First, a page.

Seldom more than 40 feet wide and 12 feet deep, but it ran 363 miles across the rugged wilderness of upstate New York, the Erie Canal connected the Hudson River at Albany to the Great Lakes at Buffalo, providing the port of New York City with a direct water link to the heartland of the North American continent.

A. Seldom more than 40 feet wide and 12 feet deep, but it ran 363 miles across the rugged wilderness of upstate New York, the Erie Canal connected --> Back to back to modifier is generally wrong on GMAT --> WRONG

B. Seldom more than 40 feet wide or 12 feet deep but running 363 miles across the rugged wilderness of upstate New York, the Erie Canal connected
--> Modifier joined to make one --> CORRECT

C. It was seldom more than 40 feet wide and 12 feet deep, and ran 363 miles across the rugged wilderness of upstate New York, but the Erie Canal, connecting
--> Meaning Error --> WRONG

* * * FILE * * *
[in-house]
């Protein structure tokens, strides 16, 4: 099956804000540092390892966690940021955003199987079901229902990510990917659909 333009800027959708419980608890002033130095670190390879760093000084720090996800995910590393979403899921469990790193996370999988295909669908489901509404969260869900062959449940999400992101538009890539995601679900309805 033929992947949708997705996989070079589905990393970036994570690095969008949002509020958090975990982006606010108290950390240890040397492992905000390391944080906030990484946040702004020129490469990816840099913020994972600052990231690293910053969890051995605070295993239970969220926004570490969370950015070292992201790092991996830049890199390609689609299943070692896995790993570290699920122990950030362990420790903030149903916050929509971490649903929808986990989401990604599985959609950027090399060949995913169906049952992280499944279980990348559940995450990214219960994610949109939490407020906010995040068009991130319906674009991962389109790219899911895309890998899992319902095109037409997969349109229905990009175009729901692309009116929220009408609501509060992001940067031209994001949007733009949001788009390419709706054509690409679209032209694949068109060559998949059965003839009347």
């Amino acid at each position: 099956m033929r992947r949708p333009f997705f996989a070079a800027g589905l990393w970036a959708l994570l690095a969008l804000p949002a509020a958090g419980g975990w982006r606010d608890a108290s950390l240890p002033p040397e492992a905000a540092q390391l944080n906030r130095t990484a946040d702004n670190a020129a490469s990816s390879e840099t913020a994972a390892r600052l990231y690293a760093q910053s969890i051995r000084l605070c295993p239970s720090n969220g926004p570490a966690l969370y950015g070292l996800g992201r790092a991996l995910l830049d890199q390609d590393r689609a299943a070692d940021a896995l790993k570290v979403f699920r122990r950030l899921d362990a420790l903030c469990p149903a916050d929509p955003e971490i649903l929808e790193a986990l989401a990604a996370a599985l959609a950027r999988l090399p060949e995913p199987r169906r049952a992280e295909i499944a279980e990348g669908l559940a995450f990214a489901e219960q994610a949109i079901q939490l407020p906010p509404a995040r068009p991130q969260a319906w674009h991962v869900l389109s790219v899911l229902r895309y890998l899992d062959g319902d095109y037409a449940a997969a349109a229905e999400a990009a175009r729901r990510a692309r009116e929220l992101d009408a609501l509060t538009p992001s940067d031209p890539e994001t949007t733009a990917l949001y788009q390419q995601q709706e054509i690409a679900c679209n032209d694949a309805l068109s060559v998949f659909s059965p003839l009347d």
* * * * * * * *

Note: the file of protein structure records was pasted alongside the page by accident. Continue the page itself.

Implied meaning --> Erie Canal was XYZ, Erie Canal connected ABC
Option C meaning --> Some thing else was XYZ, but Erie Canal connected ABC

D. The Erie Canal was seldom more than 40 feet wide or 12 feet deep and it ran 363 miles across the rugged wilderness of upstate New York, [color=#ff0000]which connected ---> Modifier Error --> WRONG

which --> suggests wilderness of upstate New York --> connected ABC

Implied meaning --> Erie Canal connected ABC
[/color]

E. The Erie Canal, seldom more than 40 feet wide and 12 feet deep, but running 363 miles across the rugged wilderness of upstate New York, connecting
SV(Fragment) Error --> No Verb for Erie Canal --> WRONG
Senior Manager
Joined: 02 Dec 2014
Posts: 387
Location: Russian Federation
Concentration: General Management, Economics
GMAT 1: 640 Q44 V33
WE: Sales (Telecommunications)
Re: Seldom more than 40 feet wide and 12 feet deep, but it  [#permalink]

### Show Tags

01 May 2015, 15:16
souvik101990 wrote:
Seldom more than 40 feet wide and 12 feet deep, but it ran 363 miles across the rugged wilderness of upstate New York, the Erie Canal connected the Hudson River at Albany to the Great Lakes at Buffalo, providing the port of New York City with a direct water link to the heartland of the North American continent.

A. Seldom more than 40 feet wide and 12 feet deep, but it ran 363 miles across the rugged wilderness of upstate New York, the Erie Canal connected. "it" has no antecedent.

B. Seldom more than 40 feet wide or 12 feet deep but running 363 miles across the rugged wilderness of upstate New York, the Erie Canal connected. Correct. Clear and concise